When Sonia Sinton-Clark first came with her parents to volunteer at EHP at the age of four, she thought it was great fun. That was partly because her father would sing songs he made up about frozen turkeys, and the kids all loved it. Twenty-four years later, she still enjoys the experience, though for slightly different reasons.
Sonia grew up in Palo Alto, the little sister of two older brothers. Her mother, Wendy Sinton, is the volunteer co-ordinator for the team from Congregation Beth Am who give many hours of service to EHP. Having graduated from San Jose State University, Sonia is now working towards a Master of Fine Arts degree at the University of Oregon in Eugene, Oregon. Being away from the area most of the year doesn't stop her volunteer activity with EHP: home for the Holidays in December, she spent time packing and delivering food boxes.
So what is it that makes her turn out for EHP every year? “ I found out quite young that doing a small thing can make a real difference”, she says. “One of the things I remember very clearly from when I was a child is taking food boxes to seniors in the Runnymede Gardens Apartments, and seeing how happy it made them to have kids helping with the deliveries.” Working at the loading and distribution end of the process, she says, gave her a much clearer idea of what is needed and useful. When not packing food, Sonia and her brothers would help with the selection and bagging of toys. Now, when she sees a toy drive, she thinks not just of small children, but of what an older child or a teenager might want, like a hairdryer or a Walkman.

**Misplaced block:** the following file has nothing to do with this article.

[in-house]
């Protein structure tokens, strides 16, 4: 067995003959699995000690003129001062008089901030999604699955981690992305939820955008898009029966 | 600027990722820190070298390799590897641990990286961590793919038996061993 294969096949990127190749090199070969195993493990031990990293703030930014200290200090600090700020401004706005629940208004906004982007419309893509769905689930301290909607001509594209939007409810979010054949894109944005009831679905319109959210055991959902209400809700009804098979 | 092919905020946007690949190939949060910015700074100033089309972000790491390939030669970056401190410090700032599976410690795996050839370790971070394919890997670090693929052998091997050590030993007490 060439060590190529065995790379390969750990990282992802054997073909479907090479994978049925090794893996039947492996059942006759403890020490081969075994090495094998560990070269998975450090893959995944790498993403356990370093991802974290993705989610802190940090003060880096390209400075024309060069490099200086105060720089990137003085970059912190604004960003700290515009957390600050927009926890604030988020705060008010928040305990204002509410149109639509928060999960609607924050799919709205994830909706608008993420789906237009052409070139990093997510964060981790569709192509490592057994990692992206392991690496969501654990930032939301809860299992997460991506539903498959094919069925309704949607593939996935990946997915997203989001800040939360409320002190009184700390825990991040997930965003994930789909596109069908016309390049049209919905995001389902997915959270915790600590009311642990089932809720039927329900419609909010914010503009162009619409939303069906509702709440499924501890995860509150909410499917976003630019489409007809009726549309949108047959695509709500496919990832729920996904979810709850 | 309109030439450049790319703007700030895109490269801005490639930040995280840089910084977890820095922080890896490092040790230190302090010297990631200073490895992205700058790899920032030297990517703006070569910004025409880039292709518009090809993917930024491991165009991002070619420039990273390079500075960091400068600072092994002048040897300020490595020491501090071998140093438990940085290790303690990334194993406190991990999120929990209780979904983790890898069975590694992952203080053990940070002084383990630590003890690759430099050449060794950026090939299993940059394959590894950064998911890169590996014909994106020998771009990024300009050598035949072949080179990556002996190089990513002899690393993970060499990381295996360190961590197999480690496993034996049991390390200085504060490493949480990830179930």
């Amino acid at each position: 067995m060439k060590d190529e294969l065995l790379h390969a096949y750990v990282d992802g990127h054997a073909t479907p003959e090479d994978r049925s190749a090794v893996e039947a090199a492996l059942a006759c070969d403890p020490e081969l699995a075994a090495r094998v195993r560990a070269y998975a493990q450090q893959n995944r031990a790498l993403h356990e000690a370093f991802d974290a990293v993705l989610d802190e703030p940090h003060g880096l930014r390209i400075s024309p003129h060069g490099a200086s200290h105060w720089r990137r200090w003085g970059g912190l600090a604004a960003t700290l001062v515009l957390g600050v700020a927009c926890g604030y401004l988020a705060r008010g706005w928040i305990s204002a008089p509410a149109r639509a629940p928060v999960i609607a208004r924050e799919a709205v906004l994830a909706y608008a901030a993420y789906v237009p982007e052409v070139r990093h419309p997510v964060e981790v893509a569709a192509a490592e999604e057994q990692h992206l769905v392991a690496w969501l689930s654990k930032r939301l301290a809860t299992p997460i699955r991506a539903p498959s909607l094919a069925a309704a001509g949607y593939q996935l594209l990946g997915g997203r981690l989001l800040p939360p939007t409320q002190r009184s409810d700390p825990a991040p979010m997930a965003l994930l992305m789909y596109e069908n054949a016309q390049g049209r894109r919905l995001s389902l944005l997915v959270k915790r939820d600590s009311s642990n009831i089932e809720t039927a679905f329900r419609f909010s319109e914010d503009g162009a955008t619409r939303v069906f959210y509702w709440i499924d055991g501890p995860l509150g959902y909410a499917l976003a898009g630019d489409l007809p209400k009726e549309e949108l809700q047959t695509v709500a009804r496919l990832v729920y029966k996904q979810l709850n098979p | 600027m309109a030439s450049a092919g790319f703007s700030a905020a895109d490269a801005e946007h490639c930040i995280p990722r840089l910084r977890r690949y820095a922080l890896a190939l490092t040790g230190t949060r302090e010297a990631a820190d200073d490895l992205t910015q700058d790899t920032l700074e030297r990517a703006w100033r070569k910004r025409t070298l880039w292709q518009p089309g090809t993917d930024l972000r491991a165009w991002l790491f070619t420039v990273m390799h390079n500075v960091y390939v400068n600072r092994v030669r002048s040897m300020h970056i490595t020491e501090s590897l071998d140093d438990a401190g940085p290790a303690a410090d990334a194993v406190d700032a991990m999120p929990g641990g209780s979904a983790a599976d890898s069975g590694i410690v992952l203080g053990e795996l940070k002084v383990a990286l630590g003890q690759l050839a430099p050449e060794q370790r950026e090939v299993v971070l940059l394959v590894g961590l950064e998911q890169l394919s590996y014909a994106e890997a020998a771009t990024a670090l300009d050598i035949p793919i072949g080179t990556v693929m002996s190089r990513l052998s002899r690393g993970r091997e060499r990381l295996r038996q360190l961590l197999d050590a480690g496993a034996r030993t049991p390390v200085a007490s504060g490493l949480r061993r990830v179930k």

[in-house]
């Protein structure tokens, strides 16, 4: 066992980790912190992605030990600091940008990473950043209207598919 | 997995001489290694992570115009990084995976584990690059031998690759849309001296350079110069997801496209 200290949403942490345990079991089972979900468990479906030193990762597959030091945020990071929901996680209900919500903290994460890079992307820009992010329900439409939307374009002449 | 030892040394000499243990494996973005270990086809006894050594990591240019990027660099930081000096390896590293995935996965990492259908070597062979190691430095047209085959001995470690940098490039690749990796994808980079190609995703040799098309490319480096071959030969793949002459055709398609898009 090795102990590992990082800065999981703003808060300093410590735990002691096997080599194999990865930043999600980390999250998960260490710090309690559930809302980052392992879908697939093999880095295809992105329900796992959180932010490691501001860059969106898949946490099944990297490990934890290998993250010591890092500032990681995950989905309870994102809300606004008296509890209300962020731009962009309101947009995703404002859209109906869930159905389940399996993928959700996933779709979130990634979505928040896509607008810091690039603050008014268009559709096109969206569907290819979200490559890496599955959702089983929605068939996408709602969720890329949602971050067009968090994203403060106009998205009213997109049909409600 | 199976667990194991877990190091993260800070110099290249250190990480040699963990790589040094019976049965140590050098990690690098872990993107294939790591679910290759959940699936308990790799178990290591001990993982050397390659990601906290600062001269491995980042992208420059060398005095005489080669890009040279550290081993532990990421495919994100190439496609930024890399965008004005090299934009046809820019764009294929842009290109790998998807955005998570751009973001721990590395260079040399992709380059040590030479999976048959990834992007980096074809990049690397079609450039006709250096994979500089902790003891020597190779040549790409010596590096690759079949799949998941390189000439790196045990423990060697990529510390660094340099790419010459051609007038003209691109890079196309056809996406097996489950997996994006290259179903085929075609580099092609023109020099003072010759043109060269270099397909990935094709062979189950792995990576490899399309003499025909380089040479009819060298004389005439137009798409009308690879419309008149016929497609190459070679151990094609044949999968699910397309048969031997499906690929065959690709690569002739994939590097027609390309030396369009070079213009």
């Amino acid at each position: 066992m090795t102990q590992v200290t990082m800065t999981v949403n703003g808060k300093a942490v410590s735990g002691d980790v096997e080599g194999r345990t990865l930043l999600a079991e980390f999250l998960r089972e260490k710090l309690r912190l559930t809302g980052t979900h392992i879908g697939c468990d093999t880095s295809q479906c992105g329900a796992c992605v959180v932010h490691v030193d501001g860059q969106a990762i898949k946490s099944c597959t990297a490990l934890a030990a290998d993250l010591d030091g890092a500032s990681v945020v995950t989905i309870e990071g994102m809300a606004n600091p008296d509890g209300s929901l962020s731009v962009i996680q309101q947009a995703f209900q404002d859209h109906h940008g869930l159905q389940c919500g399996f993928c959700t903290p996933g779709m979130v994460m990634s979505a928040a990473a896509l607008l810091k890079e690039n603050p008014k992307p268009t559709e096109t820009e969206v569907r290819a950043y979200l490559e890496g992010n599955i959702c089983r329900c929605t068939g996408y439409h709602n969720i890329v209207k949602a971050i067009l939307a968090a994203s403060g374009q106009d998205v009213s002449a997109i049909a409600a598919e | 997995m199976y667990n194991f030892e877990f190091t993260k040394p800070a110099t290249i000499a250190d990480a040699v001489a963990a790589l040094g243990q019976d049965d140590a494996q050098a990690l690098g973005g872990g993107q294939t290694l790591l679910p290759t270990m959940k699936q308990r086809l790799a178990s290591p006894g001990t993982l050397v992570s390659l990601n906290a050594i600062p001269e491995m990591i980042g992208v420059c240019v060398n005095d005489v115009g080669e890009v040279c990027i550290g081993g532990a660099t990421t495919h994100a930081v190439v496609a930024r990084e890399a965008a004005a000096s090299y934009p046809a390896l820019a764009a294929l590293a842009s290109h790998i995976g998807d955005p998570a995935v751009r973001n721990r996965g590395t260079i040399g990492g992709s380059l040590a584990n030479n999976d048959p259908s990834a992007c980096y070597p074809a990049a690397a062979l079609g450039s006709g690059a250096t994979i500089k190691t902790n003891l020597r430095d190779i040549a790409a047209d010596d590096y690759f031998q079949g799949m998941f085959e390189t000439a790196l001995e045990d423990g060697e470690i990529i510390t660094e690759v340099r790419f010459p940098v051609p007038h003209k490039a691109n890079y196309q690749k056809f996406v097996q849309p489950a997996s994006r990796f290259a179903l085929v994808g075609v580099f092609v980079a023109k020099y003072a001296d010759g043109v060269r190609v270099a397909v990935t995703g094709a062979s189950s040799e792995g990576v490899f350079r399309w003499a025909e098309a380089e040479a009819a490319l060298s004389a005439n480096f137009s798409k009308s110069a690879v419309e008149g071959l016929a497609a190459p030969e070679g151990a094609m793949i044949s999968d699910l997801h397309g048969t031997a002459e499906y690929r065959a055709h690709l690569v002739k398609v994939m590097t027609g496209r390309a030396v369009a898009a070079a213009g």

When Sonia was a teenager, she inherited her grandmother's car, and drove it till she graduated from college and got a new one. Guess where that favorite old car went? To EHP, of course. “I still wonder about it, and kind of look out for it around town” she confesses. She likes to think that it's still on the road and of use to someone.
Sonia thinks it's good to find out about volunteering when young. “Being in the volunteering habit makes it easier to see what's needed and help in many situations”, she says. It certainly worked for this young woman.
Erica’s father taught her about gardening when she was very young. In addition to growing a wide variety of fruits and vegetables, he canned his own peaches, pickles, and bell peppers, and was an amazing cook. He has served as a role model for her growing up. Since then, she has had a garden everywhere she has lived, and she also enjoys cooking. She began searching for a gardening volunteer opportunity after discovering Alice Waters, the inspiring chef and founder of the Edible Schoolyard in Berkeley. She wanted to channel her passion toward a cause that she strongly believes in, which is how she found the Ecumenical Hunger Program.
In June 2009, she took on the responsibility of starting the summer garden at EHP. Erica said that growing produce at EHP has been the most enlightening experience of her life. After working in the garden for a few hours, she fills up a cart with everything that she has harvested, and distributes it to participants. “It is hard to explain the joy that I feel giving families the fruits and vegetables that I have grown.” Part of Erica’s time is also spent teaching children at EHP how to garden and compost, and letting them taste the many fruits, vegetables, and herbs that are being grown.
Through this experience, Erica has developed a deep sense of compassion and urgency toward ensuring that all people receive basic necessities. This relates to and supports her quest to become a physician. “I believe that education on gardening and nutritious eating supports a healthier lifestyle, and thus contributes to the prevention of health problems such as obesity, diabetes and cardiovascular disease later in life,” she says.